Sir Alan Budd denies OBR faced political interference

Sir Alan Budd Sir Alan Budd said he regretted any damage to the OBR's reputation

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The head of Britain's Office for Budget Responsibility (OBR) has rejected criticism it is not independent from the coalition government.

Sir Alan Budd, facing claims the OBR watered down a report into the impact of budget deficit cuts, said there was "no conspiracy" to change the numbers.

He told the Treasury Committee that he regretted any reputational damage done to the OBR over the affair.

The OBR was set up to end political meddling in official forecasting.

But it faced accusations that it altered job loss forecasts to help ministers to put a more positive gloss on spending cuts.

Sir Alan told the committee: "There was no conspiracy or pressure on us to change the numbers and no pressure on us to bring forward publication."

Start Quote

The fact that we were operating in the Treasury... has raised doubts about our independence in some quarters.”

End Quote Sir Alan Budd Office for Budget Responsibility

Sir Alan is standing down as the OBR's head, although it was always intended he would be an interim chairman to help the organisation get established.

He told the committee that it would be a shame if "any of the mud thrown at me stuck to the OBR, because its creation is a brilliant and innovative move".

Earlier on Monday, Sir Alan, a highly respected economist, wrote to the Chancellor, George Osborne, setting out a list of recommendations for the OBR.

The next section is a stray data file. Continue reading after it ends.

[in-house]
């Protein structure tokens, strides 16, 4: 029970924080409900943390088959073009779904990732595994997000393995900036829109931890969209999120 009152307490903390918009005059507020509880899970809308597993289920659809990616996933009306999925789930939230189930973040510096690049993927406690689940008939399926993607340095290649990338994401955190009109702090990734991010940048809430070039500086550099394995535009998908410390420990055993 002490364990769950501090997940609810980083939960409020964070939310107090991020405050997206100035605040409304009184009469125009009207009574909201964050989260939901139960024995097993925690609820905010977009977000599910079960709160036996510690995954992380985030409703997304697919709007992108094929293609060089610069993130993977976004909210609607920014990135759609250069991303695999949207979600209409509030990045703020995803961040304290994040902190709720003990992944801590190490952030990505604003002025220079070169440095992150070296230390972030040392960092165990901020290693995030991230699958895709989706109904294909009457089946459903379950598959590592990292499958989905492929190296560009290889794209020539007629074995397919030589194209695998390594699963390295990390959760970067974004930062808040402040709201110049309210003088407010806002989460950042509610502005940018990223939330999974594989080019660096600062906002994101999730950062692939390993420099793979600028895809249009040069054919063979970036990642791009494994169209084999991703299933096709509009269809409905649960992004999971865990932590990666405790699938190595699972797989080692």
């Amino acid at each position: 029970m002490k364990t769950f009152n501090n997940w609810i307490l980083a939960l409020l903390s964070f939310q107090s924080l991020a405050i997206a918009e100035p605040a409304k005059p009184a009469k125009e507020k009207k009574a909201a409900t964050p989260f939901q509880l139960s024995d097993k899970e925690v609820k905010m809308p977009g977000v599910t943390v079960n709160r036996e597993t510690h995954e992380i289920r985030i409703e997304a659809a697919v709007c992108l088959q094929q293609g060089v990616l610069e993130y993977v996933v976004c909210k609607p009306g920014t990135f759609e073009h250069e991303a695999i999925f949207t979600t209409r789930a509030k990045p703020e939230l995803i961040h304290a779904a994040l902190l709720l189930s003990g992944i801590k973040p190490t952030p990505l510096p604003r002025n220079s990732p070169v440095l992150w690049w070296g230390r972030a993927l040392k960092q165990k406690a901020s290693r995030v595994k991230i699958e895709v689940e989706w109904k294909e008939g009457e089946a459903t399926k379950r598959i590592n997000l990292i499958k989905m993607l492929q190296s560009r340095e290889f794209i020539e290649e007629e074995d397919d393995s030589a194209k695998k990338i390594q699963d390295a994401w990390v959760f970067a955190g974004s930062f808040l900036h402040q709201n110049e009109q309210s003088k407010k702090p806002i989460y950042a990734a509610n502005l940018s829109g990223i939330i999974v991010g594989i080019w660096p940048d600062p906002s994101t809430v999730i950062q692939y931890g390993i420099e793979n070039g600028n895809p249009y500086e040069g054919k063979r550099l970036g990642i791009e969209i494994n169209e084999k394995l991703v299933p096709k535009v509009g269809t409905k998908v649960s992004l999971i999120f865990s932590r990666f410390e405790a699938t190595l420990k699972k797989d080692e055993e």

These included relocating the OBR outside the Treasury and staffing it with more outside experts and civil servants on secondment.


In the letter, Sir Alan wrote that "without reservation, there was no ministerial involvement in the forecasts at any stage".

"However, the fact that we were operating in the Treasury and relying on official resources has raised doubts about our independence in some quarters," he said.

Sir Alan continued: "It will inevitably take time to settle in, but I am confident that the OBR will play a substantial part in enhancing the quality of fiscal policy-making."

The formation of the fiscal watchdog by the government was widely welcomed, though there was criticism that it was created in haste.

Alan Budd: a life in economics

  • Born November 1937
  • PhD Cambridge University
  • Academic posts in UK, US and Australia
  • Senior economic adviser in HM Treasury 1970-74
  • Professor of economics, London Business School
  • Founding member of Bank of England's Monetary Policy Committee
  • Senior adviser to Credit Suisse
  • Governor, National Institute for Economic and Social Research

The organisation was accused of giving Prime Minister David Cameron access to some of its figures ahead of time, allowing him to wrongfoot the opposition in Parliament.

There were also raised eyebrows that media inquiries to the OBR were handled by the Treasury.

Double-dip recession?

OBR member Geoffrey Dicks was asked by the committee whether the economy could slip back into recession. Following the Budget, the OBR revised its growth forecasts.

Mr Dicks said: "There are some budget measures which will have reduced demand.

"We've taken half a percentage point off GDP. The near term outlook for GDP is not as good as it was before the Budget.

"I still don't think that will mean a double-dip, but logically the chances of that happening have increased."

Sir Alan said that the revised forecasts included the possibility of a double-dip, but he added that "they also include a stronger recovery".

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